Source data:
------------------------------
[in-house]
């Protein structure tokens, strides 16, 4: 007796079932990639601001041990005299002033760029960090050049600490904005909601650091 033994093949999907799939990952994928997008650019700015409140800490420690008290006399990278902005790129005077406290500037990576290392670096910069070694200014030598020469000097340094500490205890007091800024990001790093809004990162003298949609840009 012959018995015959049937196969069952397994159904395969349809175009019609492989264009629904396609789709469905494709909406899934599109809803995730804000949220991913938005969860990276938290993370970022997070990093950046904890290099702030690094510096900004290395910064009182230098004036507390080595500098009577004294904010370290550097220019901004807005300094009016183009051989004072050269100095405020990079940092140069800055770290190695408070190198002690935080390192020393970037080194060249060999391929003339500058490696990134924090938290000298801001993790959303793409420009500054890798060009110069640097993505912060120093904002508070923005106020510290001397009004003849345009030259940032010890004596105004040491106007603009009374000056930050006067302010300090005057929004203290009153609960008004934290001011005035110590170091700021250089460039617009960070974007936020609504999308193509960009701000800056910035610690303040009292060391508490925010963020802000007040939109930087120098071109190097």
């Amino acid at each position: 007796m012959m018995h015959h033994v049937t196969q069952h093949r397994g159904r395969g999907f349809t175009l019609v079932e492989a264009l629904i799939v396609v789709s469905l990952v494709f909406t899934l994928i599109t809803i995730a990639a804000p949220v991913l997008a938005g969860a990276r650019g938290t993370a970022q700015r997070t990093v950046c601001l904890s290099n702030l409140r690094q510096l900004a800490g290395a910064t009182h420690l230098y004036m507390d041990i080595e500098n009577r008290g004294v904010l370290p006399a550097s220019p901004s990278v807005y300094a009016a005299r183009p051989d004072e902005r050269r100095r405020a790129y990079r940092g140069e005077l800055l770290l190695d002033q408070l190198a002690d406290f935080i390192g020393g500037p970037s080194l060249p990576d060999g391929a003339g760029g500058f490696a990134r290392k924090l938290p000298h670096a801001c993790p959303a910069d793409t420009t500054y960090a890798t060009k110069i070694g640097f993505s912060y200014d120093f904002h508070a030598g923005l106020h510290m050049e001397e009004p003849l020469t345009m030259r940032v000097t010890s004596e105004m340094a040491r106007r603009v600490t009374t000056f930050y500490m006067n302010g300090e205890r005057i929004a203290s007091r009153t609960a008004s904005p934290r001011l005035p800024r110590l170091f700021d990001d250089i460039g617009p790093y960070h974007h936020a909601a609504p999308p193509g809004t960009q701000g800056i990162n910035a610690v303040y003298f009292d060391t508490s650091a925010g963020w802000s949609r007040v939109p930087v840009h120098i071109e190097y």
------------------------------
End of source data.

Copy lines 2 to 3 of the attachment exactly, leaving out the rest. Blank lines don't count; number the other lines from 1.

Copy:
């Protein structure tokens, strides 16, 4: 007796079932990639601001041990005299002033760029960090050049600490904005909601650091 033994093949999907799939990952994928997008650019700015409140800490420690008290006399990278902005790129005077406290500037990576290392670096910069070694200014030598020469000097340094500490205890007091800024990001790093809004990162003298949609840009 012959018995015959049937196969069952397994159904395969349809175009019609492989264009629904396609789709469905494709909406899934599109809803995730804000949220991913938005969860990276938290993370970022997070990093950046904890290099702030690094510096900004290395910064009182230098004036507390080595500098009577004294904010370290550097220019901004807005300094009016183009051989004072050269100095405020990079940092140069800055770290190695408070190198002690935080390192020393970037080194060249060999391929003339500058490696990134924090938290000298801001993790959303793409420009500054890798060009110069640097993505912060120093904002508070923005106020510290001397009004003849345009030259940032010890004596105004040491106007603009009374000056930050006067302010300090005057929004203290009153609960008004934290001011005035110590170091700021250089460039617009960070974007936020609504999308193509960009701000800056910035610690303040009292060391508490925010963020802000007040939109930087120098071109190097």
């Amino acid at each position: 007796m012959m018995h015959h033994v049937t196969q069952h093949r397994g159904r395969g999907f349809t175009l019609v079932e492989a264009l629904i799939v396609v789709s469905l990952v494709f909406t899934l994928i599109t809803i995730a990639a804000p949220v991913l997008a938005g969860a990276r650019g938290t993370a970022q700015r997070t990093v950046c601001l904890s290099n702030l409140r690094q510096l900004a800490g290395a910064t009182h420690l230098y004036m507390d041990i080595e500098n009577r008290g004294v904010l370290p006399a550097s220019p901004s990278v807005y300094a009016a005299r183009p051989d004072e902005r050269r100095r405020a790129y990079r940092g140069e005077l800055l770290l190695d002033q408070l190198a002690d406290f935080i390192g020393g500037p970037s080194l060249p990576d060999g391929a003339g760029g500058f490696a990134r290392k924090l938290p000298h670096a801001c993790p959303a910069d793409t420009t500054y960090a890798t060009k110069i070694g640097f993505s912060y200014d120093f904002h508070a030598g923005l106020h510290m050049e001397e009004p003849l020469t345009m030259r940032v000097t010890s004596e105004m340094a040491r106007r603009v600490t009374t000056f930050y500490m006067n302010g300090e205890r005057i929004a203290s007091r009153t609960a008004s904005p934290r001011l005035p800024r110590l170091f700021d990001d250089i460039g617009p790093y960070h974007h936020a909601a609504p999308p193509g809004t960009q701000g800056i990162n910035a610690v303040y003298f009292d060391t508490s650091a925010g963020w802000s949609r007040v939109p930087v840009h120098i071109e190097y």